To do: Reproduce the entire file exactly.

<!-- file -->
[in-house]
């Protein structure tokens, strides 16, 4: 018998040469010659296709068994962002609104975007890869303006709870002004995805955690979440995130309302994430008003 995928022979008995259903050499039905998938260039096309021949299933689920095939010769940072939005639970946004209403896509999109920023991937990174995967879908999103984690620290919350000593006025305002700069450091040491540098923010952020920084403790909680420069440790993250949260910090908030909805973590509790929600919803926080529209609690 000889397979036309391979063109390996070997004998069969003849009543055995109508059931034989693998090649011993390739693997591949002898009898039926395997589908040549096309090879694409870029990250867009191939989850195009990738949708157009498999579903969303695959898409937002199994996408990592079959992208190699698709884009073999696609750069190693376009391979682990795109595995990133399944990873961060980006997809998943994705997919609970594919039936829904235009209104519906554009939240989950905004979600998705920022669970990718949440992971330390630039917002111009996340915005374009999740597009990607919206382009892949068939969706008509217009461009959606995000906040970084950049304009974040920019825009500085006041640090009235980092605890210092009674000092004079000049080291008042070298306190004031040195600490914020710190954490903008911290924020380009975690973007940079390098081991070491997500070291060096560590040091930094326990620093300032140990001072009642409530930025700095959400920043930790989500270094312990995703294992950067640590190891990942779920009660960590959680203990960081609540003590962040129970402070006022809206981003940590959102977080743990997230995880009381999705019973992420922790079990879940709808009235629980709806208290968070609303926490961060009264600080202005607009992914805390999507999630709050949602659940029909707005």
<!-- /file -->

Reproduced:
[in-house]
């Protein structure tokens, strides 16, 4: 018998040469010659296709068994962002609104975007890869303006709870002004995805955690979440995130309302994430008003 995928022979008995259903050499039905998938260039096309021949299933689920095939010769940072939005639970946004209403896509999109920023991937990174995967879908999103984690620290919350000593006025305002700069450091040491540098923010952020920084403790909680420069440790993250949260910090908030909805973590509790929600919803926080529209609690 000889397979036309391979063109390996070997004998069969003849009543055995109508059931034989693998090649011993390739693997591949002898009898039926395997589908040549096309090879694409870029990250867009191939989850195009990738949708157009498999579903969303695959898409937002199994996408990592079959992208190699698709884009073999696609750069190693376009391979682990795109595995990133399944990873961060980006997809998943994705997919609970594919039936829904235009209104519906554009939240989950905004979600998705920022669970990718949440992971330390630039917002111009996340915005374009999740597009990607919206382009892949068939969706008509217009461009959606995000906040970084950049304009974040920019825009500085006041640090009235980092605890210092009674000092004079000049080291008042070298306190004031040195600490914020710190954490903008911290924020380009975690973007940079390098081991070491997500070291060096560590040091930094326990620093300032140990001072009642409530930025700095959400920043930790989500270094312990995703294992950067640590190891990942779920009660960590959680203990960081609540003590962040129970402070006022809206981003940590959102977080743990997230995880009381999705019973992420922790079990879940709808009235629980709806208290968070609303926490961060009264600080202005607009992914805390999507999630709050949602659940029909707005």